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TALKING POINTS: Sad, but that's progress

Jim French
Jim French

Iconic department stores across the country are closing their doors, vacating shopping malls like they did downtowns years ago.

Carson’s, Bergner’s, Younkers and other familiar mall department stores will be no more.

Retail will survive and flourish no doubt with less overhead among other things and you won’t have to leave your home to shop.

It’ll all be right there online, at your fingertips. 

You won’t have to argue with a clerk at the customer service counter to make returns and you won’t have to deal with large crowds of shoppers and their bratty kids anymore.

Of course you also won’t be enjoying browsing the merchandise with your kids, grandkids or spouse, or trying on clothes in a cramped space.

Maybe some of our shopping focus will finally shift back to our locally owned and operated stores.


This is where progress gets ridiculous for some.

Accessing Facebook or whatever, uploading a boarding pass or sports or entertainment tickets or just browsing the internet is certainly convenient, but watching television programs, sporting events or movies on your phone?

Isn’t that what a television is for, especially the big new smart TV’s with the large screens?

Just venting.


Illinois law enforcement observed Distracted Driving Awareness Month in April with a $500,000 federal highway safety grant to step up distracted driving enforcement.

Anybody notice any difference on the streets and highways?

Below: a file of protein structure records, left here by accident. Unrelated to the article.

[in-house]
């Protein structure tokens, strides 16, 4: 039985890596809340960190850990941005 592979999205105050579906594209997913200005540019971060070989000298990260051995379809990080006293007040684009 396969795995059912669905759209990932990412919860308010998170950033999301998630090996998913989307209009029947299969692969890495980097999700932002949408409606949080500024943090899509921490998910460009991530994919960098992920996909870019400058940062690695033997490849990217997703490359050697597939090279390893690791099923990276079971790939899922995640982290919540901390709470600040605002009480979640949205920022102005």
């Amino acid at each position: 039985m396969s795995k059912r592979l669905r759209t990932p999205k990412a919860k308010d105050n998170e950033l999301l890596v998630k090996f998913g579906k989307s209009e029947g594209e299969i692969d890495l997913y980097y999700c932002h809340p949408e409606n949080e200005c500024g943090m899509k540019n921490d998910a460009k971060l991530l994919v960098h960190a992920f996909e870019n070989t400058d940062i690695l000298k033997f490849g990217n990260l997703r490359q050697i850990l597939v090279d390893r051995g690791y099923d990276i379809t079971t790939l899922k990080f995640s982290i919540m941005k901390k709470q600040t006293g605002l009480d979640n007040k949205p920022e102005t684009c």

“Hey buddy, watch the game at home or at least park it to watch it.”

“Hey lady, stop texting and pay attention. The traffic light has now gone through three cycles and you haven’t moved.”

The message probably got through to more than few and saved some lives, although far too many will probably still learn the hard way.   


You might have read that Washington, D.C. is thinking about lowering the voting age to 16.

Why not? Many 16-year-olds could probably make wiser choices than some older and supposedly wiser citizens.

Are they mature enough to cast an intelligent ballot? Seriously, what’s the definition of intelligent when it comes to voting and following today’s political campaigns?

Would 16-year-olds actually turn out in significant numbers to vote and take part in the process?

That’s potentially a scary thought for some of today’s politicians no matter their age or intelligence, for that matter. 

JIM FRENCH, of Ottawa, is retired after 43 years in radio broadcasting, including 33 in Ottawa. You can reach him through The Times by emailing

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